The study aimed to evaluate the hypothesis that chewing is a mechanical and physiological contributor to swallowing, physiologic/pathologic processes of the gastrointestinal tract (GIT), and nutrition-related factors. A search strategy was applied to three different databases to investigate if chewing function in adults affects the swallowing, physiologic/pathologic processes of the GIT, and nutrition-related factors compared to controls with no exposure. The included studies were evaluated for methodological quality and risk of bias and certainty of evidence. The results showed 71 eligible studies. Overall, the results showed that 46 studies supported the hypothesis while 25 refuted it. However, the GRADE analysis showed low to very low certainty of the evidence to support the hypothesis that chewing is an important contributor in the swallowing process, and physiologic/pathologic processes in the GIT. The GRADE analysis also showed a moderate to very low certainty of the evidence to suggest that chewing function contributes to nutrition-related parameters. The overall results of the current study showed that a majority (64.7%) of the studies (46 out of 71) supported the hypothesis. However, robust studies with proper design, adequate sample size, and well-defined outcome parameters are needed to establish conclusive evidence.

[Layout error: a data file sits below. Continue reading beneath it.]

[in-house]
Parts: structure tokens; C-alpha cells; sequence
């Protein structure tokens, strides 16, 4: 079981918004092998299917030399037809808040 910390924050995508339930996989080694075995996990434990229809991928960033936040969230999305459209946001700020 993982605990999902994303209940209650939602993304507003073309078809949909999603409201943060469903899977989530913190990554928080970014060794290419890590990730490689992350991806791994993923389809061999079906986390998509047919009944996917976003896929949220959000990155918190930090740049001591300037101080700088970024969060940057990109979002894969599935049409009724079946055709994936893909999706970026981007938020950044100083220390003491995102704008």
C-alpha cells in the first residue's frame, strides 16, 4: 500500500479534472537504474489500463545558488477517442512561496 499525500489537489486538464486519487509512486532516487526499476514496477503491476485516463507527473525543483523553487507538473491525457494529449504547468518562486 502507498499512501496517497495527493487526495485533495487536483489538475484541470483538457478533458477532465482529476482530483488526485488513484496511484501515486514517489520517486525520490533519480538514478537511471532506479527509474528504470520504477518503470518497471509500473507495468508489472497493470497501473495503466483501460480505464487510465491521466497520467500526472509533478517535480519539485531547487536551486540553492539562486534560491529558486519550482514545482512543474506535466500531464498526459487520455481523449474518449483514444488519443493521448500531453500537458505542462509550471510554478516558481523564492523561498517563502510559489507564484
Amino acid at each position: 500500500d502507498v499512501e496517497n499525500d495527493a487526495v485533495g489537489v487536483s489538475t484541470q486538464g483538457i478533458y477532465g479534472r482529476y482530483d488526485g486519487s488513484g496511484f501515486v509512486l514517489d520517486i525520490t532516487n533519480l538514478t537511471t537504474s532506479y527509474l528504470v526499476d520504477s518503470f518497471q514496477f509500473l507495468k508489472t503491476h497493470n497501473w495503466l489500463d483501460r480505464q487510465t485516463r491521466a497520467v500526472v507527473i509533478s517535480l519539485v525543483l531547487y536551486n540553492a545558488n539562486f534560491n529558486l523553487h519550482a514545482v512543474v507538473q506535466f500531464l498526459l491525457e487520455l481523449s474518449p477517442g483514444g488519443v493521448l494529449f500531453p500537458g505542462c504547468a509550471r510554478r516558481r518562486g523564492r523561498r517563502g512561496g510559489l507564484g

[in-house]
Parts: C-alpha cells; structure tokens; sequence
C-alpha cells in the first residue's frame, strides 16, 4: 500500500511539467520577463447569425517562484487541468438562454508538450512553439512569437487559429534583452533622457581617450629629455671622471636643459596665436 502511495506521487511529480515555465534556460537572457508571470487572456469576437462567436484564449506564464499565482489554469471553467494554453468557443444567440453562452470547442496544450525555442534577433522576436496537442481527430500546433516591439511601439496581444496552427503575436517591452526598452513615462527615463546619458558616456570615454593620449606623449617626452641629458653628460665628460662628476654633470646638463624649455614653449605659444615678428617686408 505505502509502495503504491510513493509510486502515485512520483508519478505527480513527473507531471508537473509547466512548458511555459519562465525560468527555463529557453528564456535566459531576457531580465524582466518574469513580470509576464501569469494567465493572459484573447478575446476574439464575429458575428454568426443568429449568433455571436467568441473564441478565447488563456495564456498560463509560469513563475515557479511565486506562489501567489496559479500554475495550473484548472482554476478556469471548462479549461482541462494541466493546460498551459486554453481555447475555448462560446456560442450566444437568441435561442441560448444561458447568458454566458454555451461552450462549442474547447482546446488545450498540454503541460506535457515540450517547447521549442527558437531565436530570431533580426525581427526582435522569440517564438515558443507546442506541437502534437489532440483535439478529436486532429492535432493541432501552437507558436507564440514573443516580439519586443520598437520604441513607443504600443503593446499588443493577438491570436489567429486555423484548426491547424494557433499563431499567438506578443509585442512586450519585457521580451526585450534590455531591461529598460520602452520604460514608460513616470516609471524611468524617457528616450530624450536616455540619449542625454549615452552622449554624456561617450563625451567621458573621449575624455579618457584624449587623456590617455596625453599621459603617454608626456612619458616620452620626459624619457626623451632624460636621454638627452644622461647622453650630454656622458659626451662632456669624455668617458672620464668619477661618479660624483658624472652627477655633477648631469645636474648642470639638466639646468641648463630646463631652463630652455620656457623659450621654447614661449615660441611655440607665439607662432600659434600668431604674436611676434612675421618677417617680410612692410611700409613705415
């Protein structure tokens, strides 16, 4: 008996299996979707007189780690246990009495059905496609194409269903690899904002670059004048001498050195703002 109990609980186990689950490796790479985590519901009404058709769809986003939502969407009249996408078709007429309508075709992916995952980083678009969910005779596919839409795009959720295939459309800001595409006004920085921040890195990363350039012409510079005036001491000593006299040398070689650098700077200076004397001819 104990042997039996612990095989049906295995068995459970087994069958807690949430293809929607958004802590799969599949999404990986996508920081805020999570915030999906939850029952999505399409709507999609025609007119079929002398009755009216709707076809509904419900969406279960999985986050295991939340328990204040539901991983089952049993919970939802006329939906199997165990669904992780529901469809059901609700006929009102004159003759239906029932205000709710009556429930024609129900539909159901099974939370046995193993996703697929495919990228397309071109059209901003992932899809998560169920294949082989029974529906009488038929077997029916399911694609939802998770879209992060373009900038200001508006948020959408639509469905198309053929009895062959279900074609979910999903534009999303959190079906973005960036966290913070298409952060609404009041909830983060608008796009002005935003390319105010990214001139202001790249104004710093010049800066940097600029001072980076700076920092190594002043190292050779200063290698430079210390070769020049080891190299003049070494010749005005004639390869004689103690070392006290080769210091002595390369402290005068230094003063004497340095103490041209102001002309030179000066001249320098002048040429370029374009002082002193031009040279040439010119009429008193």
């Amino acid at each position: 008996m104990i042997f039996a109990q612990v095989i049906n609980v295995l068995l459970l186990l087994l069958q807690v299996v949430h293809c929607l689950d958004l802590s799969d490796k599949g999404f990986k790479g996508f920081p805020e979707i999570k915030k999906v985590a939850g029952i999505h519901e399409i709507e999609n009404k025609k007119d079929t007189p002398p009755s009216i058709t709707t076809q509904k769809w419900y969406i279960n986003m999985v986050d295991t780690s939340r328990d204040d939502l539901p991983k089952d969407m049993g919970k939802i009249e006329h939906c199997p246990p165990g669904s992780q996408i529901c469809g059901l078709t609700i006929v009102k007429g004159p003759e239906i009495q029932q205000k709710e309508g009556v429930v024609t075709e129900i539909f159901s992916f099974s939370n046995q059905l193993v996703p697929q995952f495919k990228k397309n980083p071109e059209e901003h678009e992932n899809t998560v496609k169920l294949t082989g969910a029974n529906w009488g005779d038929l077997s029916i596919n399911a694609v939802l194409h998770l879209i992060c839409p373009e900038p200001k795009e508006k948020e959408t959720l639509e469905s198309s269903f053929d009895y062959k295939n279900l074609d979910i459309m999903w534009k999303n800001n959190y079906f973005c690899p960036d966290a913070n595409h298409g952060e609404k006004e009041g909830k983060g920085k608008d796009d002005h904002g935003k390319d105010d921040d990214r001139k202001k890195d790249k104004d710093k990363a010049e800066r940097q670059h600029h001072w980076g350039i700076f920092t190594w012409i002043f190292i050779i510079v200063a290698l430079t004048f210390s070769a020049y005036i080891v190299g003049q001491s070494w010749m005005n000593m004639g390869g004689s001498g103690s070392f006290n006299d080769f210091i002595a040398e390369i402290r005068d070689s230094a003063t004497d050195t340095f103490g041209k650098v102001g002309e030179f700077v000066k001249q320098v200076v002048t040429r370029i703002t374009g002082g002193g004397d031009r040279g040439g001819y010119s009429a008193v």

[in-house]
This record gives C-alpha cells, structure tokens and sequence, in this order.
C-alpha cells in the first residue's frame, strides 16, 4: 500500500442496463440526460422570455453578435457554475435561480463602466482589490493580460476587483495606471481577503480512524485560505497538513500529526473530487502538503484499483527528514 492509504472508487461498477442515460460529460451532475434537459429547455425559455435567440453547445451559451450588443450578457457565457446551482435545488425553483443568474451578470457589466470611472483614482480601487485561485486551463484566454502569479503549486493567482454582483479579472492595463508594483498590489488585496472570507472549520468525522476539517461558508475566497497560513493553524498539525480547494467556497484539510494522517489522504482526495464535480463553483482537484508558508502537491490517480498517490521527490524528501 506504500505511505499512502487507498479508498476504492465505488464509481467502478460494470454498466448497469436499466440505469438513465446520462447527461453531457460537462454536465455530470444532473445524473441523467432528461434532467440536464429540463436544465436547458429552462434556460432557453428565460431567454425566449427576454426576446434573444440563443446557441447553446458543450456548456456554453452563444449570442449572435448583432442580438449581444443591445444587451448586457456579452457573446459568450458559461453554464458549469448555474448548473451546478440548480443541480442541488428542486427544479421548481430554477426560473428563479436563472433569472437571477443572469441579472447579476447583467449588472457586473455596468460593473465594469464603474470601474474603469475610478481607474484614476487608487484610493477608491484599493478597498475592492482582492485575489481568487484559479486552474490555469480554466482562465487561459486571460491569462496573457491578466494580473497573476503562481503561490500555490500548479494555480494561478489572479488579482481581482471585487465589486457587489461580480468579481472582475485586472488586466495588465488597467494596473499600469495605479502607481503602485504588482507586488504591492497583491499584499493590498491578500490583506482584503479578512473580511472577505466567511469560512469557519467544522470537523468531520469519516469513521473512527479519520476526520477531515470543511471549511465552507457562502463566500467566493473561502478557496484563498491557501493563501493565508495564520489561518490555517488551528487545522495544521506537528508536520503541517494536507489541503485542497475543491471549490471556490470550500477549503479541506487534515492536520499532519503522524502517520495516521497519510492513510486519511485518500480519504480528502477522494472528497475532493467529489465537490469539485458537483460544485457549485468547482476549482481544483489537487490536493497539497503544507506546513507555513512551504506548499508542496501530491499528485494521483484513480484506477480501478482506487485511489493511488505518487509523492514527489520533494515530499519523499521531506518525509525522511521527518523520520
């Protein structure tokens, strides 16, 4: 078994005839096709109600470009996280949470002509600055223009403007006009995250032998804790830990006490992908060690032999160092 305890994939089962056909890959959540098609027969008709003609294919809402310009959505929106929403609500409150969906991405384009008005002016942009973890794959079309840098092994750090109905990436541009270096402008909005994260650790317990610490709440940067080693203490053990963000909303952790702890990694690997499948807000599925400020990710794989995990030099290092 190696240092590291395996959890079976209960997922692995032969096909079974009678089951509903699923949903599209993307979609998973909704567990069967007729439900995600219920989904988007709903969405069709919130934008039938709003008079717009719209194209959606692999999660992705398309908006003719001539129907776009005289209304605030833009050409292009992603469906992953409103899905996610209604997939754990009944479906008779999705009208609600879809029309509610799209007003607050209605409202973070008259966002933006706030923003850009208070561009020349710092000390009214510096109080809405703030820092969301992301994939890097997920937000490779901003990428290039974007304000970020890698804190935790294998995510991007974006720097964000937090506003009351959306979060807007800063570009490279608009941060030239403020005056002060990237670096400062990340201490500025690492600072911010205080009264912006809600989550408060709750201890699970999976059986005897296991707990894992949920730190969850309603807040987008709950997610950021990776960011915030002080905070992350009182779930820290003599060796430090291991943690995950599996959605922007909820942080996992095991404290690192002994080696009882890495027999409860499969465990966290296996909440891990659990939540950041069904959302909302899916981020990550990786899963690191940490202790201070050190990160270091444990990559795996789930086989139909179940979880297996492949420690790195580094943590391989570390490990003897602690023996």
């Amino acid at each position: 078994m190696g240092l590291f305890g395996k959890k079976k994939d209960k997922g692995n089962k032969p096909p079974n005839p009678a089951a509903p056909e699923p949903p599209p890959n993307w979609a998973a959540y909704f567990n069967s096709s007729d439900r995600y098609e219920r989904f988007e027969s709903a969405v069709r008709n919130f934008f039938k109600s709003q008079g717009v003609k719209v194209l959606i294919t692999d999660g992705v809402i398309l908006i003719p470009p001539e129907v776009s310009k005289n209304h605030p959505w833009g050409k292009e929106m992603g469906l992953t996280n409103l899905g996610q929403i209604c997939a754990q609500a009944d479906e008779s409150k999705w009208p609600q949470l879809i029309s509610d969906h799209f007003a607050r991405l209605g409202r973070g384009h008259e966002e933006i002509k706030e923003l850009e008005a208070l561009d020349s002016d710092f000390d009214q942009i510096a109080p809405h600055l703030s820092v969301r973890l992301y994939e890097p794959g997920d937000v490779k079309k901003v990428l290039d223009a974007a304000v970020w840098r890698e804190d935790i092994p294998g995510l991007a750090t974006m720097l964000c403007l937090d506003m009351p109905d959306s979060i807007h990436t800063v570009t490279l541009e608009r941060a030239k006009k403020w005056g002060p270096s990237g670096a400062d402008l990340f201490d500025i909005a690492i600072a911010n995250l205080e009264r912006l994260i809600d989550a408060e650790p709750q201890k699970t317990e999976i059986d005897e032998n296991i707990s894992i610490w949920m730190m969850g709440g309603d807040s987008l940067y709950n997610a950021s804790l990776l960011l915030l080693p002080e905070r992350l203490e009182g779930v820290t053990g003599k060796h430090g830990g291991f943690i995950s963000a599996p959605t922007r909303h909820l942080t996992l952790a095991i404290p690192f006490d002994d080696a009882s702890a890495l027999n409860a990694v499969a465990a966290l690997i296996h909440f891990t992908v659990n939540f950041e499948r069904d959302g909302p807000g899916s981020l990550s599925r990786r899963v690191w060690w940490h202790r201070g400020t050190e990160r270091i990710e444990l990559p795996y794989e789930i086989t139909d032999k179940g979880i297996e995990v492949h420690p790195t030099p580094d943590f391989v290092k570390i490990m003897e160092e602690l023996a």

- Näringslära (30304)